That probably changes at any given moment but I certainly read every book Mo Hayder does and most of Mark Billingham's. The two Cromwell books by Hilary Mantel were excellent and I've very much enjoyed a few of her other titles. David Peace is a pretty incredible writer and I try to read most of Anthony Beevor's stuff too. Also devoured all of George R R Martin's Game of Thrones series. Tolkien and also Philip Pullman are fabulous authors as well. Stop me now or I'll just keep going.
What inspires you to get out of bed each day?
I actually quite enjoy my day job, though that's not always been the case. Mostly it's the wife and kids. You don't get much choice in the matter with three young children in the house. That's a bit of a humdrum answer though. I find the prospect of writing, the excitement and buzz of it, as well as finding people to read and, most important, enjoy what I write keep me going.
When you're not writing, how do you spend your time?
Most of it is filled with the family. Downtime will include reading a lot and watching TV or movies, but I tend to go for what you might call 'quality drama' rather than reality shows or the like. Breaking Bad, Sopranos, The Wire for example. Movies include a real mix of stuff too lengthy to get into here, but I like a drink too. Found a real interest in Real Ale of late. Perhaps I'm getting old.
How do you discover the ebooks you read?
Some are authors I look out for, sometimes I'll browse a bookshop and then find the ebook version, sometimes from deals or recommendations.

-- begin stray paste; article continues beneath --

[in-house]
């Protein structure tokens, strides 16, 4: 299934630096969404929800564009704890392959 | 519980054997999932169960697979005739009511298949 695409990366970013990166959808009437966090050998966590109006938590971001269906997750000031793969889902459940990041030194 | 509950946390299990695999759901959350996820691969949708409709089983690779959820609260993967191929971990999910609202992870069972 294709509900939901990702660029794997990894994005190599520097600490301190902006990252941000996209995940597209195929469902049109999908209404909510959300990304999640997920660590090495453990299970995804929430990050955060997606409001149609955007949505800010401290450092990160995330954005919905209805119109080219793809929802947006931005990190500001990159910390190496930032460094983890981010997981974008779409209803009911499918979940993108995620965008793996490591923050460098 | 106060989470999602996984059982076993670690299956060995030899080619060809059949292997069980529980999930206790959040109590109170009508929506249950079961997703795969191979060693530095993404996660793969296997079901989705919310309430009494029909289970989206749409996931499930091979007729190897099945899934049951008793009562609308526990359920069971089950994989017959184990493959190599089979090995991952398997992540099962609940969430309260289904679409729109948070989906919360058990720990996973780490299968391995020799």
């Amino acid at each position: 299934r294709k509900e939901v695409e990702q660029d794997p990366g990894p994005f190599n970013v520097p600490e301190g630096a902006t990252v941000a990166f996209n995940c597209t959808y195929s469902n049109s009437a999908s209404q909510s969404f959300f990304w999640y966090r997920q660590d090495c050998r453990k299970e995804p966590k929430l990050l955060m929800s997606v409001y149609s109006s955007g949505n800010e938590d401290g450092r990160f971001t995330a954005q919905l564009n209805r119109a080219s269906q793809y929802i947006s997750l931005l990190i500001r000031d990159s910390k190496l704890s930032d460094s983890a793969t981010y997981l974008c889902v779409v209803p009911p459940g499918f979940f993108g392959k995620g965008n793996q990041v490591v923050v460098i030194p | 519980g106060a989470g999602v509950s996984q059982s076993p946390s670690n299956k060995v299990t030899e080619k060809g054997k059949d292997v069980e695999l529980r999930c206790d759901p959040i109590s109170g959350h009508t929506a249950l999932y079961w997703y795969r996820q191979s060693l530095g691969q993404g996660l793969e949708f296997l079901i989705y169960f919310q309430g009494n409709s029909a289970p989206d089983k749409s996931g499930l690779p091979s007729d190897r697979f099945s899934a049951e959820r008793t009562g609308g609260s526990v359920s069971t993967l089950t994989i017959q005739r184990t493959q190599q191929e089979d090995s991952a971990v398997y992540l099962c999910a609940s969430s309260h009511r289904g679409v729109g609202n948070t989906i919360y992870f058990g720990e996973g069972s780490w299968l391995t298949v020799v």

Do you remember the first story you ever wrote?
I don't remember in detail, but I do recall in primary school something of an epic called 'School Trek'. My first serious effort was called 'The Seance' which I began at about fifteen years old and never finished. I still have the original pages where I typed it out on my Dad's old Singer typewriter. Gatecrasher came about after I started out to re-write The Seance back in 2001 and found myself going in entirely a different direction.
What is your writing process?
I'm not sure I have one. With Gatecrasher I started out with no real plan and ended up editing and re-writing a lot. Adrenaline was much more planned and disciplined and about halfway through I began attempting a '1k-a-day' approach where I tried to sit down each day and do 1,000 words. Not always possible but it really got me going. It was a great habit to get. Generally, I try to have an idea of where I'm headed, stick to the general route, but see where the writing takes me and what occurs to me as I type.
How do you approach cover design?
With Gatecrasher and with Bitter Sweet I had a simple approach in that I had in mind want I wanted, and got someone else to do it! My wife is really good with that sort of thing and has created the covers for all three titles so far and I'll be asking her to do the same for my new book shortly too.
What are your five favorite books, and why?